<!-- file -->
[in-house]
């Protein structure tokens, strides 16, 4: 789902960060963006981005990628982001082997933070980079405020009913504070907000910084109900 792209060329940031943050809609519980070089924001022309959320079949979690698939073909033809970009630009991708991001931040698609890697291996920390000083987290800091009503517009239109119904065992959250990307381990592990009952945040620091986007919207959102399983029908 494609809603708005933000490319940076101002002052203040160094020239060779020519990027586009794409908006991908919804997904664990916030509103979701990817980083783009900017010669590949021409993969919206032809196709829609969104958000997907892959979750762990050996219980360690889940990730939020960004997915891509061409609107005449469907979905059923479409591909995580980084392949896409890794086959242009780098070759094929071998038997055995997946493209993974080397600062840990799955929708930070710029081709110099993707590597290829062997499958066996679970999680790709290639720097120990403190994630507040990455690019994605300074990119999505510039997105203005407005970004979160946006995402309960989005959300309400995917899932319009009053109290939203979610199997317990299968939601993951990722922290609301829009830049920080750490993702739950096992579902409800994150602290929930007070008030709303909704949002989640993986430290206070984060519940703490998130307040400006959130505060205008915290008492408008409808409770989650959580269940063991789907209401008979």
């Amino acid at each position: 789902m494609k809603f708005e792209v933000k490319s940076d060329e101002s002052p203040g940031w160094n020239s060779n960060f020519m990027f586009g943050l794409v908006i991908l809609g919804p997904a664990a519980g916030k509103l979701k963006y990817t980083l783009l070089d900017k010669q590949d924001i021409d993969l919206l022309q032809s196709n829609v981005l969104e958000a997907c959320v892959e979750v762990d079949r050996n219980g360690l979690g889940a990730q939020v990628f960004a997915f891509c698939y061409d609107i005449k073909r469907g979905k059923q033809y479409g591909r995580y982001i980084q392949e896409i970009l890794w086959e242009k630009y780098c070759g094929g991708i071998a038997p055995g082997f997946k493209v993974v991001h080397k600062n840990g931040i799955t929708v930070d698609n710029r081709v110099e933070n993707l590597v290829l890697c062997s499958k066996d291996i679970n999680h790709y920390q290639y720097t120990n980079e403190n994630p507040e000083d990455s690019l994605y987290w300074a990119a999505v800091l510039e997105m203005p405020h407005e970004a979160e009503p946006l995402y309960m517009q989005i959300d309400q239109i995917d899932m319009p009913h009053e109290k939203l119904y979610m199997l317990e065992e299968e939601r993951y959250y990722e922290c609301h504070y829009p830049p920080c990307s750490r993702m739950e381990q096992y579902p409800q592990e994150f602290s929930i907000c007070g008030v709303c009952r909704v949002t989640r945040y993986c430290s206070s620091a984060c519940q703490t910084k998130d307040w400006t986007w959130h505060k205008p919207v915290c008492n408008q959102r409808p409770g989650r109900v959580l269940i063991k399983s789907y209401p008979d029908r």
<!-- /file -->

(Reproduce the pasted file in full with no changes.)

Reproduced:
[in-house]
């Protein structure tokens, strides 16, 4: 789902960060963006981005990628982001082997933070980079405020009913504070907000910084109900 792209060329940031943050809609519980070089924001022309959320079949979690698939073909033809970009630009991708991001931040698609890697291996920390000083987290800091009503517009239109119904065992959250990307381990592990009952945040620091986007919207959102399983029908 494609809603708005933000490319940076101002002052203040160094020239060779020519990027586009794409908006991908919804997904664990916030509103979701990817980083783009900017010669590949021409993969919206032809196709829609969104958000997907892959979750762990050996219980360690889940990730939020960004997915891509061409609107005449469907979905059923479409591909995580980084392949896409890794086959242009780098070759094929071998038997055995997946493209993974080397600062840990799955929708930070710029081709110099993707590597290829062997499958066996679970999680790709290639720097120990403190994630507040990455690019994605300074990119999505510039997105203005407005970004979160946006995402309960989005959300309400995917899932319009009053109290939203979610199997317990299968939601993951990722922290609301829009830049920080750490993702739950096992579902409800994150602290929930007070008030709303909704949002989640993986430290206070984060519940703490998130307040400006959130505060205008915290008492408008409808409770989650959580269940063991789907209401008979």
């Amino acid at each position: 789902m494609k809603f708005e792209v933000k490319s940076d060329e101002s002052p203040g940031w160094n020239s060779n960060f020519m990027f586009g943050l794409v908006i991908l809609g919804p997904a664990a519980g916030k509103l979701k963006y990817t980083l783009l070089d900017k010669q590949d924001i021409d993969l919206l022309q032809s196709n829609v981005l969104e958000a997907c959320v892959e979750v762990d079949r050996n219980g360690l979690g889940a990730q939020v990628f960004a997915f891509c698939y061409d609107i005449k073909r469907g979905k059923q033809y479409g591909r995580y982001i980084q392949e896409i970009l890794w086959e242009k630009y780098c070759g094929g991708i071998a038997p055995g082997f997946k493209v993974v991001h080397k600062n840990g931040i799955t929708v930070d698609n710029r081709v110099e933070n993707l590597v290829l890697c062997s499958k066996d291996i679970n999680h790709y920390q290639y720097t120990n980079e403190n994630p507040e000083d990455s690019l994605y987290w300074a990119a999505v800091l510039e997105m203005p405020h407005e970004a979160e009503p946006l995402y309960m517009q989005i959300d309400q239109i995917d899932m319009p009913h009053e109290k939203l119904y979610m199997l317990e065992e299968e939601r993951y959250y990722e922290c609301h504070y829009p830049p920080c990307s750490r993702m739950e381990q096992y579902p409800q592990e994150f602290s929930i907000c007070g008030v709303c009952r909704v949002t989640r945040y993986c430290s206070s620091a984060c519940q703490t910084k998130d307040w400006t986007w959130h505060k205008p919207v915290c008492n408008q959102r409808p409770g989650r109900v959580l269940i063991k399983s789907y209401p008979d029908r």